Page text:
Chyle Fistula Clinical Presentation

Updated: Aug 03, 2017
  • Author: Deron J Tessier, MD; Chief Editor: John Geibel, MD, DSc, MSc, AGAF  more...
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Presentation

History and Physical Examination

Because of the relatively low incidence of chyle fistulas, a high index of suspicion is required to make a timely diagnosis. Diagnosis usually is made after the patient has recovered from the injury and has started eating. [7]

Symptoms of chyloperitoneum include the following:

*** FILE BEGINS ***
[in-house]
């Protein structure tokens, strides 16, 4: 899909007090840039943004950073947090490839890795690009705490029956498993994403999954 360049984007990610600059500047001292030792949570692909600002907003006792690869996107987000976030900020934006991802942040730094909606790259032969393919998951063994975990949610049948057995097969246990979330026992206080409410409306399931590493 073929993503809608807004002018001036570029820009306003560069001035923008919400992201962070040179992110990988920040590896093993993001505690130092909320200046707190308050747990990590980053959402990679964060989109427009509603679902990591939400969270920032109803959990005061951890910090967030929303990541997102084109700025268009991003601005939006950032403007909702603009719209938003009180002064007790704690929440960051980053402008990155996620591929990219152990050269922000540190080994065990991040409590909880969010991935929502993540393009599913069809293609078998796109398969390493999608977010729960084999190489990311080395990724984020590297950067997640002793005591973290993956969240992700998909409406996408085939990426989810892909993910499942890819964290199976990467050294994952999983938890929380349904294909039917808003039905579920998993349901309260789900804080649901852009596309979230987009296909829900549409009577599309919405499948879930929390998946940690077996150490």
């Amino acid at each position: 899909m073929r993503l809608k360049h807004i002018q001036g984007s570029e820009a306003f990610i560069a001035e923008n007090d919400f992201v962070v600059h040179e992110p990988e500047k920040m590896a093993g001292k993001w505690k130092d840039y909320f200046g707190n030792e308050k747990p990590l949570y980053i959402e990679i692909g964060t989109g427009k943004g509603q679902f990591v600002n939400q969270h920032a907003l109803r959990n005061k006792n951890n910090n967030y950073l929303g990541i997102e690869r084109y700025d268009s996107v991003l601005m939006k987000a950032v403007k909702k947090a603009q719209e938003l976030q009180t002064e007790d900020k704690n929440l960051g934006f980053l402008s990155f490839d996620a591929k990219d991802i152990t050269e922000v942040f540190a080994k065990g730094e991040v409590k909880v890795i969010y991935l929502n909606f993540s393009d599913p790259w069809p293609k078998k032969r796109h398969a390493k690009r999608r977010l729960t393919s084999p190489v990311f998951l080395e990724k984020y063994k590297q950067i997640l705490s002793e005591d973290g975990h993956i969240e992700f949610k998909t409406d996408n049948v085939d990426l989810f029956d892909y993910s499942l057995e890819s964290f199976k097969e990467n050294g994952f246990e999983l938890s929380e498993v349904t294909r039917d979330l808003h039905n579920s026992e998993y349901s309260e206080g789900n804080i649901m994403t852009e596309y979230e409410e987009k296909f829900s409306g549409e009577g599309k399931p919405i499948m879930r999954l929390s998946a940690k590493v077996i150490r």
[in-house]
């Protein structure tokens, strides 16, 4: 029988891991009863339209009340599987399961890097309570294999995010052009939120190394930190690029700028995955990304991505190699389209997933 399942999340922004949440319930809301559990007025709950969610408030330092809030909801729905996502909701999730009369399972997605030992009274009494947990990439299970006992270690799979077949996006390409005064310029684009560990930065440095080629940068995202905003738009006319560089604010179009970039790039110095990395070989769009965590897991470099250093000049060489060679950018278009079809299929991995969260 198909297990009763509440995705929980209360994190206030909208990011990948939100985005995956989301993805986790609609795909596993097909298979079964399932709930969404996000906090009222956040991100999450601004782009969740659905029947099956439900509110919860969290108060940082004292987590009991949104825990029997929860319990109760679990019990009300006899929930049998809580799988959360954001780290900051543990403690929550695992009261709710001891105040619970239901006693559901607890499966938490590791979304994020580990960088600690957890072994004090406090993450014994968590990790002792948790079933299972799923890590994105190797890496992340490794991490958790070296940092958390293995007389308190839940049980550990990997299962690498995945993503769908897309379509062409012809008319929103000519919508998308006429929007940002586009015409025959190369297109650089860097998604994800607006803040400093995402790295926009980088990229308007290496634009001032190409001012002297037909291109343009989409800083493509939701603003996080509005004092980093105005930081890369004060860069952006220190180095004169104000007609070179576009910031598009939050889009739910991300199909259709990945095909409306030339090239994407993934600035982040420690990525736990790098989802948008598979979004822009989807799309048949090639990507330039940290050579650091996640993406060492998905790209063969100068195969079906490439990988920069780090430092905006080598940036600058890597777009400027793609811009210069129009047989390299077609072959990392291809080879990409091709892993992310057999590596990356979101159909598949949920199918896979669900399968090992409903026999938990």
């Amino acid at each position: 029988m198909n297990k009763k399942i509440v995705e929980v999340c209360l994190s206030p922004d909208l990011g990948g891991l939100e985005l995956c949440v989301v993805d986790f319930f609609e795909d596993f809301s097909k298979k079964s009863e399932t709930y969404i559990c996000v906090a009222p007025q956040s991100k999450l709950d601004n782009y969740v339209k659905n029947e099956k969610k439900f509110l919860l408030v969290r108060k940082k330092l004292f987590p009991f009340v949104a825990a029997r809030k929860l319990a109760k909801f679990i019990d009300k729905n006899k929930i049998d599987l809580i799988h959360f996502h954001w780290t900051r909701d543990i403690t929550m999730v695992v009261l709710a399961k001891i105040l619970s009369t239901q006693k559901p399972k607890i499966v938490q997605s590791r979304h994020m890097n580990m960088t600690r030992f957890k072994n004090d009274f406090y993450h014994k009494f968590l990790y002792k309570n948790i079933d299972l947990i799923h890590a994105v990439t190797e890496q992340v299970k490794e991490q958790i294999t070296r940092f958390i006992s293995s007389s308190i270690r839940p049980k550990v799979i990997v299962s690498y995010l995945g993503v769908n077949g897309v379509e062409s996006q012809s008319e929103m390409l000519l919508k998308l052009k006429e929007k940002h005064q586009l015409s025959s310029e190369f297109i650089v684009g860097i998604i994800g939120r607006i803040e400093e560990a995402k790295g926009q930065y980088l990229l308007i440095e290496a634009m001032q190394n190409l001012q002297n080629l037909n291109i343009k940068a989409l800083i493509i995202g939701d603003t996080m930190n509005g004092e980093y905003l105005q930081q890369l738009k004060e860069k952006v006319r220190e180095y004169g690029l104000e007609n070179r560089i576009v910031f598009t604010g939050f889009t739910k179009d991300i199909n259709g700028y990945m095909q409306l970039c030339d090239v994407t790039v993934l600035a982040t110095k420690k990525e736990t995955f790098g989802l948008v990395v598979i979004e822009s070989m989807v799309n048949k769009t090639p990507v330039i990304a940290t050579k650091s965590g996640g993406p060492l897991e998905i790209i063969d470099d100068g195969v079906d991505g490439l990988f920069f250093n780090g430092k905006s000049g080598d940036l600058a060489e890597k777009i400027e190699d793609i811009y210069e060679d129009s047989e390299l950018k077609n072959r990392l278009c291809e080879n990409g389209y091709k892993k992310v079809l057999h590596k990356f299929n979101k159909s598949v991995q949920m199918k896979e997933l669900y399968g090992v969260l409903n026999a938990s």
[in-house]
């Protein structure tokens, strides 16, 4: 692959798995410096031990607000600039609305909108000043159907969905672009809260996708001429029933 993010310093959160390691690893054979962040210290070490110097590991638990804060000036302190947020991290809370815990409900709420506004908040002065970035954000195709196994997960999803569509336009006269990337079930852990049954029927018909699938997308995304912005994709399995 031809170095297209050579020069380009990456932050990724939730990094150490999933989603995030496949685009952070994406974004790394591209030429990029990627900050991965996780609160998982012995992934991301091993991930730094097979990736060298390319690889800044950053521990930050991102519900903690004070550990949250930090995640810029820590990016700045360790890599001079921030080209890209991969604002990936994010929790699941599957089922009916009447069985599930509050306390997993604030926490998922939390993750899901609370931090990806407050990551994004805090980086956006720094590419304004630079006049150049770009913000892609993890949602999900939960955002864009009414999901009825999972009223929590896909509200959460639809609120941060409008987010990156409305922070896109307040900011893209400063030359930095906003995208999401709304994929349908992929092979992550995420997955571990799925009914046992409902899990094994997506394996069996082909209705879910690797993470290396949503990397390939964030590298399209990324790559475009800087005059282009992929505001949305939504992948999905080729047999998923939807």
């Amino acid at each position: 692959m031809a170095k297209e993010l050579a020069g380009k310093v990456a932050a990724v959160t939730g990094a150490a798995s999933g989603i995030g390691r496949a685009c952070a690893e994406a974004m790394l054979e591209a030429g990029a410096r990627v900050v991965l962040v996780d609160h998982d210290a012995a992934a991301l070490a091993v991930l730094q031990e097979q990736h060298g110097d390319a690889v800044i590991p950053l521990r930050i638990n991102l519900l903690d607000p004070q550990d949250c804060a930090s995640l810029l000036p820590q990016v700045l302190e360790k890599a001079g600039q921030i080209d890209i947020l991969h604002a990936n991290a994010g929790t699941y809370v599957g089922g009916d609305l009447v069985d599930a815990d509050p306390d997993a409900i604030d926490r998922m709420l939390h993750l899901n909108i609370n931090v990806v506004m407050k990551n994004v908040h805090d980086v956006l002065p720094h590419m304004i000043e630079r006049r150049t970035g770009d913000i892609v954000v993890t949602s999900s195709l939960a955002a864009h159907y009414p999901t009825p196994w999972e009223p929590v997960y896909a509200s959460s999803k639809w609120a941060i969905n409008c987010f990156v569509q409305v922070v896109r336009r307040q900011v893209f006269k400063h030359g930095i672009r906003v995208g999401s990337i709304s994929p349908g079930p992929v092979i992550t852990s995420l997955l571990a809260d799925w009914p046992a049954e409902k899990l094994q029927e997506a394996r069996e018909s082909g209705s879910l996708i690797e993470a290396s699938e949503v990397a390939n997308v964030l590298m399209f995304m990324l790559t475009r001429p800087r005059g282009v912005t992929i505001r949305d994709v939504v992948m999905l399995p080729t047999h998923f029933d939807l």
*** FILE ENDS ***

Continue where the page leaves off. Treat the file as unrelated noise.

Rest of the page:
• Nausea
  • Vomiting
  • Early satiety or anorexia
  • Abdominal discomfort or pain
  • Dyspnea due to chylous fluid causing abdominal distention and pressure on the visceral structures and diaphragm [8, 9]

Symptoms of chylothorax include the following:

  • Shortness of breath
  • Pleural effusion
  • Decreased cardiac preload due to a mediastinal shift from a large chylothorax

The characteristics of thoracentesis or paracentesis aspirate are as follows:

  • Odorless
  • Milky appearance that separates into a creamy layer when left to stand
  • Specific gravity greater than 1.012
  • Total fat composition of 0.4-4 g/L
  • Total protein greater than 30 g/L
  • pH greater than 7.0
  • Sterile fluid
  • Lipophilic globules when stained with Sudan III
  • Lymphocyte predominance on white blood cell differential